Jump to content
The Corroboree


  • Content count

  • Joined

  • Last visited

  • Days Won


Everything posted by Alchemica

  1. I made lavender + chocolate once... the taste was intense! (questionably tolerable, I wouldn't want to make an oral spray with it!) 80gm raw cacao butter, 1 tablespoon virgin coconut oil, 3 tablespoons raw agave nectar, 800mg Lavandula angustifolia EO, 55 g Criollo (organic) cacao powder, 4g L-theanine, 2g L-tryptophan. The last three mixed well together until homogenous prior to addition. Melt the cacao butter, coconut oil over a pot of boiling water, stirring all the time, add agave and stir in to combine, add lavender oil and then add cacao powder + L-theanine + L-tryptophan stirring till lovely and smooth and shiny. Allow to set 20 x serves. each providing 200mg L-theanine. 40mg L. angustifolia EO* and 100mg L-tryptophan. 1-2 should calm a stressed body *80mg is as efficacious as paroxetine and lorazepam for generalised anxiety in some studies. I'd probably just try lavender first and skip the calamus and add some other calming stuff but up to you! I'd just try saffron gummies, the alcohol will evaporate off which is good and I'd guess it could survive 100deg C for a bit. Play around with the mint geranium. I like glycerites as I avoid alcohol, maybe you could mash up some leaves in some glycerine and pour off?
  2. You're correct on anions being negatively charged ions, while cations are positively charged ions. Air Purifiers: Ionic and Ionizers, Are They Bad for You? - Molekule Blog It seems ozone might have some detrimental effects on plant growth see: CO2 Science Do Air Purifiers Help Plants Grow? Can They Be Bad For Plants? (ionizerhub.com)
  3. Alchemica

    Options For Potent Anti-Anxiety Botanical

    Not sure if Adelaide is what you're after location wise. I haven't personally noted it dying down except if it got sunburnt then it stunts. I tend to get plants like this: I keep the leaf as it seems useful (but tastes horrible) - I make a glycerite to cover the taste a bit The leaves possess higher content of active withanolides, Withaferin-A and Withanone, as compared to the roots [1]. Nootropic and CNS therapeutic properties of the leaf have been claimed [2]. Withaferin-A is a potent leptin sensitiser with additional antidiabetic actions and resulted in a 20-25% reduction of body weight in overweight mice [3]. It improves insulin sensitivity [4]. Anti-neuroinflammatory properties have been ascribed to the leaf [5] along with neuroprotective properties [6] Withaferin-A shows anti-neuroinflammatory [7] anti-Aβ properties [8] and dopamine-restoring [9] properties. Improvement of cognitive dysfunction has been ascribed to Withanone [10] including inhibition of AChE, anti-Aβ, protection against oxidative stress and anti-inflammatory effects. Many toxicological studies have demonstrated that Ashwagandha, in its reasonable dose, is a non-toxic, safe and edible herb - despite that, there is sometimes movement away from the cytotoxic constituents towards root extracts which may be less effective [1] https://www.ncbi.nlm.nih.gov/pubmed/27936030 [2] https://www.ncbi.nlm.nih.gov/pubmed/26361721 [3] https://www.ncbi.nlm.nih.gov/pubmed/27479085 [4] https://www.ncbi.nlm.nih.gov/pubmed/30417321 [5] https://www.ncbi.nlm.nih.gov/pubmed/27550017 [6] https://www.ncbi.nlm.nih.gov/pubmed/25789768 [7] https://www.ncbi.nlm.nih.gov/pubmed/26266054 [8] https://www.ncbi.nlm.nih.gov/pubmed/30356847 [9] https://www.ncbi.nlm.nih.gov/pubmed/30544122 [10] https://www.ncbi.nlm.nih.gov/pubmed/29108796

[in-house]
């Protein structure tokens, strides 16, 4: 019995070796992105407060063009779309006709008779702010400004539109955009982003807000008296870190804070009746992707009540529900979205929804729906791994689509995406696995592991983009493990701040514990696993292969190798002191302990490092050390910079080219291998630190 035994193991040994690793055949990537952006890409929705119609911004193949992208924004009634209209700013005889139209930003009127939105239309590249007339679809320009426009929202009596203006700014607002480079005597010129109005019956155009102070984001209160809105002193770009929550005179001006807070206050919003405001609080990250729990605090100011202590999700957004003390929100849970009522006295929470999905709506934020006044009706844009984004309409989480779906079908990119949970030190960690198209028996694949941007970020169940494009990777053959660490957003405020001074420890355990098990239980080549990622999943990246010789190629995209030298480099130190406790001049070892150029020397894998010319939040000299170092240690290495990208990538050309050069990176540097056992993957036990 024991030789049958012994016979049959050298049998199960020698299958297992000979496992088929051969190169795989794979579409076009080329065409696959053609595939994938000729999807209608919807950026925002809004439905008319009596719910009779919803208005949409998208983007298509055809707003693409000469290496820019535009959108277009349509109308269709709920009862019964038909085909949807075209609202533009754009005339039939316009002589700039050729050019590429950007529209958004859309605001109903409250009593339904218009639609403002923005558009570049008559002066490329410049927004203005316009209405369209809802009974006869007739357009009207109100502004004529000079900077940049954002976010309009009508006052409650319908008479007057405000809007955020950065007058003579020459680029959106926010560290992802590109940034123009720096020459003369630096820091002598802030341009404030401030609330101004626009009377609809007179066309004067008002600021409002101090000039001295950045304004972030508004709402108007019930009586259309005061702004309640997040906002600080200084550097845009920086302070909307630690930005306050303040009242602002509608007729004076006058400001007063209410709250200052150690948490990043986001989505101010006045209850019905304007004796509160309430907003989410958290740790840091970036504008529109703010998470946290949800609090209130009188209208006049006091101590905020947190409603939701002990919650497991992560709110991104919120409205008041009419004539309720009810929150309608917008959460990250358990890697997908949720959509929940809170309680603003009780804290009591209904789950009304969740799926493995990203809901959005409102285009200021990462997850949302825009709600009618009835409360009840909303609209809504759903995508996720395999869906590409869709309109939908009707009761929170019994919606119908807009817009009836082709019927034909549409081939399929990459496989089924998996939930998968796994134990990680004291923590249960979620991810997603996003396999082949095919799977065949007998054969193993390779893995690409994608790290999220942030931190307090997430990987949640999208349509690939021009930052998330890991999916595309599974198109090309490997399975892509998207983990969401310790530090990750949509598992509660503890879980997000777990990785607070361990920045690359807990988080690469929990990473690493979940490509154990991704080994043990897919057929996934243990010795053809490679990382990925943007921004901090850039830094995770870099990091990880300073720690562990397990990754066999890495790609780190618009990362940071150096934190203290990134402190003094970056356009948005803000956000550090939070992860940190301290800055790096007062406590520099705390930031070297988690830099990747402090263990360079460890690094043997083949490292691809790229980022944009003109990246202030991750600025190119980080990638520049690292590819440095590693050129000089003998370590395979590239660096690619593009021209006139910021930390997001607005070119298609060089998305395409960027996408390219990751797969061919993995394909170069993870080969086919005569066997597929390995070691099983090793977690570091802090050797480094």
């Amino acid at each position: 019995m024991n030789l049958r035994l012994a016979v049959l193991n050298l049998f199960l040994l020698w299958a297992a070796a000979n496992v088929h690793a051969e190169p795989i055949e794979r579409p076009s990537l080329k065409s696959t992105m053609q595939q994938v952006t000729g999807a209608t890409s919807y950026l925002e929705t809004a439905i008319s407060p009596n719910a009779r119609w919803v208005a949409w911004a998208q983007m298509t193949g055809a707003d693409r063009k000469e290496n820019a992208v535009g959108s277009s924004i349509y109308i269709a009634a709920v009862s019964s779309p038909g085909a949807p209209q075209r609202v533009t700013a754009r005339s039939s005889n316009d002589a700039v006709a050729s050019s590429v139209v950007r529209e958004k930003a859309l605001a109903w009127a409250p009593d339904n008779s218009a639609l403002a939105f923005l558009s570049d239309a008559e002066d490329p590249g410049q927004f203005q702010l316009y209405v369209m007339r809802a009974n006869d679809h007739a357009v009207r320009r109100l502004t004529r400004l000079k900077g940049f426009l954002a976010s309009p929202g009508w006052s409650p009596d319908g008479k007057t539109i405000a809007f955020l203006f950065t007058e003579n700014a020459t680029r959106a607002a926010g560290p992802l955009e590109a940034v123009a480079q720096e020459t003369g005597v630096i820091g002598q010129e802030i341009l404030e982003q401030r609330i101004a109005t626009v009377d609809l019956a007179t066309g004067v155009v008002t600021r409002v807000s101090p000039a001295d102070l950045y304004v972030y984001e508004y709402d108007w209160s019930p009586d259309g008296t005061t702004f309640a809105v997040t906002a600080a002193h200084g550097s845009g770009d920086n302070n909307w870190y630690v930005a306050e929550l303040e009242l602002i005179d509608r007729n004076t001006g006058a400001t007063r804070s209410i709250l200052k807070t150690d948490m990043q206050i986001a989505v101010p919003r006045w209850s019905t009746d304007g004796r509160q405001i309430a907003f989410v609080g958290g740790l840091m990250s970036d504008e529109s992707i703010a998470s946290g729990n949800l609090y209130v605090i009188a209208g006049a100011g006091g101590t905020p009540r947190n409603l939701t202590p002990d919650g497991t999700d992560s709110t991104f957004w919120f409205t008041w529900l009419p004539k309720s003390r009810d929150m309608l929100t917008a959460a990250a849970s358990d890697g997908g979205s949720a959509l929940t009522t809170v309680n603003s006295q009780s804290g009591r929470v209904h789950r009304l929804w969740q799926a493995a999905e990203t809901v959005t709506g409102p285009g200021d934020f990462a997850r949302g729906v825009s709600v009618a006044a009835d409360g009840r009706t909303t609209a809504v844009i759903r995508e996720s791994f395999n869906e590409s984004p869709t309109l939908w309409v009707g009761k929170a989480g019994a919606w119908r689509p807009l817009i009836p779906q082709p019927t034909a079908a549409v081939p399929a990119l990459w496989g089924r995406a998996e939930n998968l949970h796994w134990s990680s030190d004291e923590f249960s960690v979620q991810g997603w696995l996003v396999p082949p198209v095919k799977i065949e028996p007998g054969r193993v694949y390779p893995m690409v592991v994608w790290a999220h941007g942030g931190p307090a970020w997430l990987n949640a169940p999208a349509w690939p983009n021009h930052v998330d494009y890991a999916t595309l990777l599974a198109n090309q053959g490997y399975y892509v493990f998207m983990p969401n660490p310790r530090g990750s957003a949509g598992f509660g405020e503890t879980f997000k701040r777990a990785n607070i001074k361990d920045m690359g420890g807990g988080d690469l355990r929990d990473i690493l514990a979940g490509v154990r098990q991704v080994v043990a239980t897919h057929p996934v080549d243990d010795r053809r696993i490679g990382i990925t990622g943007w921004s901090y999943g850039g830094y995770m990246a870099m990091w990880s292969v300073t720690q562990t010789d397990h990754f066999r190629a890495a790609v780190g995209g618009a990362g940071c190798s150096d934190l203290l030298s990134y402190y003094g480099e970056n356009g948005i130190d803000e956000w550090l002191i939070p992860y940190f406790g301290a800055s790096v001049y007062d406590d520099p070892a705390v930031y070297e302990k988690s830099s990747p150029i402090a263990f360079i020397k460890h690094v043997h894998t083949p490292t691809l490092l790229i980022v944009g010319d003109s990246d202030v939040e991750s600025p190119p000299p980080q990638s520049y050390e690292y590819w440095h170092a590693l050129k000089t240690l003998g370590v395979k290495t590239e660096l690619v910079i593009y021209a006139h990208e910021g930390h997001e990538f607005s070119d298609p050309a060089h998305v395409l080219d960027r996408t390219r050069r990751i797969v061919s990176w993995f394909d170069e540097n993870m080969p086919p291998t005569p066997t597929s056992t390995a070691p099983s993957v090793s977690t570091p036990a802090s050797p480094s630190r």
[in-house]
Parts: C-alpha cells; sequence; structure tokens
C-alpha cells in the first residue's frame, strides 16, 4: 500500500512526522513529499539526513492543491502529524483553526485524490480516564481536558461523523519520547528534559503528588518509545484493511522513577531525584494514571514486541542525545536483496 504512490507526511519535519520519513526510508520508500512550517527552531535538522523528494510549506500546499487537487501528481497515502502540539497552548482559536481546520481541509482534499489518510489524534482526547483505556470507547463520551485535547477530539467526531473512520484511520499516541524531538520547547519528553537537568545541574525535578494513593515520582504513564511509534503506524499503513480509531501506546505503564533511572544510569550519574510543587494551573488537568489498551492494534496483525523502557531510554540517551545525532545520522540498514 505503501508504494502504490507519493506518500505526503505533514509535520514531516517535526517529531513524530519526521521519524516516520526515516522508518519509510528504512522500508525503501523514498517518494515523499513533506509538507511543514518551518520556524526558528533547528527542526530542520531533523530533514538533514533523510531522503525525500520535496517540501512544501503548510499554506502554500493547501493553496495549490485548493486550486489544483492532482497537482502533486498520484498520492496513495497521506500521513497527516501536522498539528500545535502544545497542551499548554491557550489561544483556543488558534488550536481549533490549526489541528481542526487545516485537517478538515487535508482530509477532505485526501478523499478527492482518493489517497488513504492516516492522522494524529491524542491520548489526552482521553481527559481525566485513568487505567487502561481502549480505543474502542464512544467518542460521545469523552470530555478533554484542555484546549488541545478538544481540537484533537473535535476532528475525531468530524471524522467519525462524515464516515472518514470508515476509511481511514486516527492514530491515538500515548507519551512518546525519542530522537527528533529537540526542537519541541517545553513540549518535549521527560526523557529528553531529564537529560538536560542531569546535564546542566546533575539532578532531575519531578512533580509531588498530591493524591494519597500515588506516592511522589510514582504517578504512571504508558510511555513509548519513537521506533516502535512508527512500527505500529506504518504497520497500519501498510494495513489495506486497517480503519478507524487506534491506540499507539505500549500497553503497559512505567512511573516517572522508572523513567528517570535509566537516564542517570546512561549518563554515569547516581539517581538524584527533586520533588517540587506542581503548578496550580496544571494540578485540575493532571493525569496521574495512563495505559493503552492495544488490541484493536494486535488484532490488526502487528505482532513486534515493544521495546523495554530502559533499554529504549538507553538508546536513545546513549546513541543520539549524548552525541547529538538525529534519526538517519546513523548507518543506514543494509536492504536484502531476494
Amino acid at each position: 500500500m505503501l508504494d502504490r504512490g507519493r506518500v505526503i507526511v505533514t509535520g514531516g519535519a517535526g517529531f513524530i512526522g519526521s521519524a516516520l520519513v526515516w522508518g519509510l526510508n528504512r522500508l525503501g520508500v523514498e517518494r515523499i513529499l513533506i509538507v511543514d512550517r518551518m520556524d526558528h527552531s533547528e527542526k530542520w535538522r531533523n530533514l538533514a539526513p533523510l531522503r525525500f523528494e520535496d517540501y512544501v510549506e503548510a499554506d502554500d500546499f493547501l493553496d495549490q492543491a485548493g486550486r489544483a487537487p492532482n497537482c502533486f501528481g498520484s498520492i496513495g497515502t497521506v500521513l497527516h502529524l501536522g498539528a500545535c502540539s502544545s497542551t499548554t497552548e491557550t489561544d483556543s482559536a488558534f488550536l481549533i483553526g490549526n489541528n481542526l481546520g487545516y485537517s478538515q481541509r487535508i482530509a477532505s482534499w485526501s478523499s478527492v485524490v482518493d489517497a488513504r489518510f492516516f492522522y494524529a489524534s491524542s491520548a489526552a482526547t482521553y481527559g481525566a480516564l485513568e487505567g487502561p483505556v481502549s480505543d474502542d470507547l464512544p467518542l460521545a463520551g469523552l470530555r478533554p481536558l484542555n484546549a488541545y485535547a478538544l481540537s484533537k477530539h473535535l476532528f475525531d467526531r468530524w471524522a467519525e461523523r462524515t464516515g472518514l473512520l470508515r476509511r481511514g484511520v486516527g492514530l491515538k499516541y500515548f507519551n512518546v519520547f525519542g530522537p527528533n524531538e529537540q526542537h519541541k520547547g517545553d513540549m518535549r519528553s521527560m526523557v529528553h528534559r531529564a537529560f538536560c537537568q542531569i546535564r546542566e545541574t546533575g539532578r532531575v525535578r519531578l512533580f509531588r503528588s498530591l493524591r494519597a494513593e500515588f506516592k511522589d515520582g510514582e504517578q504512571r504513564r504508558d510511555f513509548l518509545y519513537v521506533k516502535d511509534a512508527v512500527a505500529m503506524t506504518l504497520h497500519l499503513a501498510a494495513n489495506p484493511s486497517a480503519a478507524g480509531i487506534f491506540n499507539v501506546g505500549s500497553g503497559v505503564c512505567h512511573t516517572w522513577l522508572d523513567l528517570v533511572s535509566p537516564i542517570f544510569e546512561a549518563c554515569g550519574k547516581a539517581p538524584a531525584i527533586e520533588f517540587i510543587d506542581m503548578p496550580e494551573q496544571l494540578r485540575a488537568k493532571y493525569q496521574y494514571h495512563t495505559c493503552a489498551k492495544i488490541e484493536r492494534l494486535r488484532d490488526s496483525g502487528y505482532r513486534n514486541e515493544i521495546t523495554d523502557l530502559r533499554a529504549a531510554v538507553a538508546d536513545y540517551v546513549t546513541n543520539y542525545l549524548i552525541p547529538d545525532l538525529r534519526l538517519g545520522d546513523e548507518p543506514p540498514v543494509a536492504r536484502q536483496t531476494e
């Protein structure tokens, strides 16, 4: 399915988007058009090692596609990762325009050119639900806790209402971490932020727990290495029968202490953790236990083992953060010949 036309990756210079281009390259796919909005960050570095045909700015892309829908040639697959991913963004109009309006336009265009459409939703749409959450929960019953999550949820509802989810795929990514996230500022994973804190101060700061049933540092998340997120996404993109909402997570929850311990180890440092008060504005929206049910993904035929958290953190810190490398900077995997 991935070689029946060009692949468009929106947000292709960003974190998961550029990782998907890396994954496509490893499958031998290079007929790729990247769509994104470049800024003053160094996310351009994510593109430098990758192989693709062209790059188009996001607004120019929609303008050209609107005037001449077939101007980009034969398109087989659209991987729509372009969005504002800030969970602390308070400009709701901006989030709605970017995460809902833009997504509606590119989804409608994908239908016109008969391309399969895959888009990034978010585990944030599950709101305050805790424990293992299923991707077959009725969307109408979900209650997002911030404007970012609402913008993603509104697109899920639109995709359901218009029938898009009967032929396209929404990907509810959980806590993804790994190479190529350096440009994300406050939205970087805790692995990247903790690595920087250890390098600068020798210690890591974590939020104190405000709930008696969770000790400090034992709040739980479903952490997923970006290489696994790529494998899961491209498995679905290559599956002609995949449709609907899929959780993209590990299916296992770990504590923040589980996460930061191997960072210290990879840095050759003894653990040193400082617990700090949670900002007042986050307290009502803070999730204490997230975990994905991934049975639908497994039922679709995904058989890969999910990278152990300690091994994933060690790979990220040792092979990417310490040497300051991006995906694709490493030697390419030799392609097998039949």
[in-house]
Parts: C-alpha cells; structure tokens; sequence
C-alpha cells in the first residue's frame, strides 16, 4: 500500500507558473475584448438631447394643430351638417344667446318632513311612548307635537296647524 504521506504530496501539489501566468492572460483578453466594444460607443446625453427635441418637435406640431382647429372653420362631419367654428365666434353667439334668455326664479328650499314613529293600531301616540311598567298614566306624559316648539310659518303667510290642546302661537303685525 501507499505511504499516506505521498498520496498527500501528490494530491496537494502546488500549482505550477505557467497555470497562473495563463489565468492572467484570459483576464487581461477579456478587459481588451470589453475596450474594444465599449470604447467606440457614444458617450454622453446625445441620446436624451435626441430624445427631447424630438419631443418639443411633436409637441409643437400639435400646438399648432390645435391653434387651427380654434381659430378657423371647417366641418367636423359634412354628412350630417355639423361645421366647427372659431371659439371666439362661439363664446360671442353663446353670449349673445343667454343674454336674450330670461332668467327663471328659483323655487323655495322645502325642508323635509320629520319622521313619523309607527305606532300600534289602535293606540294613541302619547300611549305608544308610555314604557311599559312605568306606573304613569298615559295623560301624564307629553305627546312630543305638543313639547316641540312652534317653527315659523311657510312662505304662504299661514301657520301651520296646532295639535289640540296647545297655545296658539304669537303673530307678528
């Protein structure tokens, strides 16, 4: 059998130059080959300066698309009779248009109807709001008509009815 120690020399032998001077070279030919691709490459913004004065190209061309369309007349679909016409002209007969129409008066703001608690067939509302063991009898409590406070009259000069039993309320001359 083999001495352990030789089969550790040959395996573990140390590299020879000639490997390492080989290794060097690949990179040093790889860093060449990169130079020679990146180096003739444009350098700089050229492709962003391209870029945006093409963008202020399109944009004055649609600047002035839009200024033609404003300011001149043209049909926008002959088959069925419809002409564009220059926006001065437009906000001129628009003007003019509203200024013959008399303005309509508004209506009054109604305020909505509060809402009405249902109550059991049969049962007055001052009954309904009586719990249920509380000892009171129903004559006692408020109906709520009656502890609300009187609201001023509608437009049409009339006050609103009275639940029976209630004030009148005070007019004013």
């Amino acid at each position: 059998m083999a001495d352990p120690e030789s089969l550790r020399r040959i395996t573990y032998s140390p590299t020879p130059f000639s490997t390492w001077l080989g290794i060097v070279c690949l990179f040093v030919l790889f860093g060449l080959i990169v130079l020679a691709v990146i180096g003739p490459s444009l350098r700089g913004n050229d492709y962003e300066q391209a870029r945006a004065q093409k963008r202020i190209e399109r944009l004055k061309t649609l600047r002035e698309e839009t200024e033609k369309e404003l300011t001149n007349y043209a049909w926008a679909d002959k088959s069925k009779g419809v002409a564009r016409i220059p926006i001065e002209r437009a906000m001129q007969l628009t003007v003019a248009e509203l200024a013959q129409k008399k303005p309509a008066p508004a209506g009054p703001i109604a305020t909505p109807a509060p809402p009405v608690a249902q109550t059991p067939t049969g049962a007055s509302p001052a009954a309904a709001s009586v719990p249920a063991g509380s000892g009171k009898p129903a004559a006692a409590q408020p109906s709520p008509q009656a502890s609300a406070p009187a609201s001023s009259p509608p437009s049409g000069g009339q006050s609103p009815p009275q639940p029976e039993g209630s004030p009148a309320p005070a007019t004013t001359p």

4. Alchemica

    Options For Potent Anti-Anxiety Botanical

    Either they had it in a sealed vessel under pressure, or were using a different solvent. I'd personally suggest, if you want to explore, just downing a few high α-acid hop pellets and seeing if it's your thing. I used about 3g dried pellets, not sure the best dose to use but you want to skull them down to avoid tasting them at all personally I was just giving you my notes, I was interested in the iso-α-acids for a bit for their different CNS profile but they are SO BITTER at the required doses you'd have to be really masochistic. The brew was horridly hard to drink! Maybe if you isomerised them, dried it out and capped it up it would be ok
  5. Alchemica

    Options For Potent Anti-Anxiety Botanical

    The main actives are normally considered to be withanolides which are steroidal lactones ie more fat soluble so it's likely to primarily be the ethanol that extracts them. For a very crude extraction: Drying and powdering the root first helps. I'd do alcohol first as that's likely to be the best solvent and maybe the only one needed? Sit the dry, powdered root (weigh it first) in sufficient warm ethanol and leave to extract. As for how much, depends how much you have to spare! Pour off the ethanol filtering through something - I use a hop brew straining bag to filter it, if you fold it over itself a few times you get a good filter for bulk herbs -saving the filtrate and repeat again, extracting the root material, if possible with a second lot of alcohol. Wash the material in the filter with some alcohol too. Carefully evaporate it and dry to resin/powder. You could repeat using boiling water to extract (boil it in water, filter, evaporate to leave resin, dehydrate to powder) Filter bag: That said, it seems the best solvent is 50:50 alcohol:water as a single extraction solvent: "The maximum extract yield and the total withanolide and phenolic content were obtained from aqueous alcoholic compositions at 50:50 (v/v), 70:30 (v/v), and 100:0 (v/v), respectively" so maybe a single extraction with 50% ethanol is better than doing two separate extractions! On Ashwagandha, if you're not averse to alcohol, you could also try an ashwagandharishtha-style preparation [1]. It's a really pleasant way to take the medicine, if you don't mind the interesting flavour. "Emerging evidence suggests the ability of fermentation to enhance the bioactivity and therapeutic potential of traditional medicines. Indeed, the fermentation was shown to increase the availability of the active molecules and to eliminate the undesired compounds." Ashwagandharishtha is a liquid polyherbal formulation traditionally prepared by fermentation process using the flowers of Woodfordia fruticosa. It contains roots of Withania somnifera as a major crude drug. Alcohol generated during the fermentation causes the extraction of water insoluble phytoconstituents. Yeasts present on the flowers are responsible for this fermentation. I simply fermented ashwagandha root etc with added yeast and sugar. [1] https://doi.org/10.1016/j.imr.2013.04.002 [2] https://www.ayurmedinfo.com/2011/06/27/ashwagandharishta-uses-ingredients-dose-and-side-effects/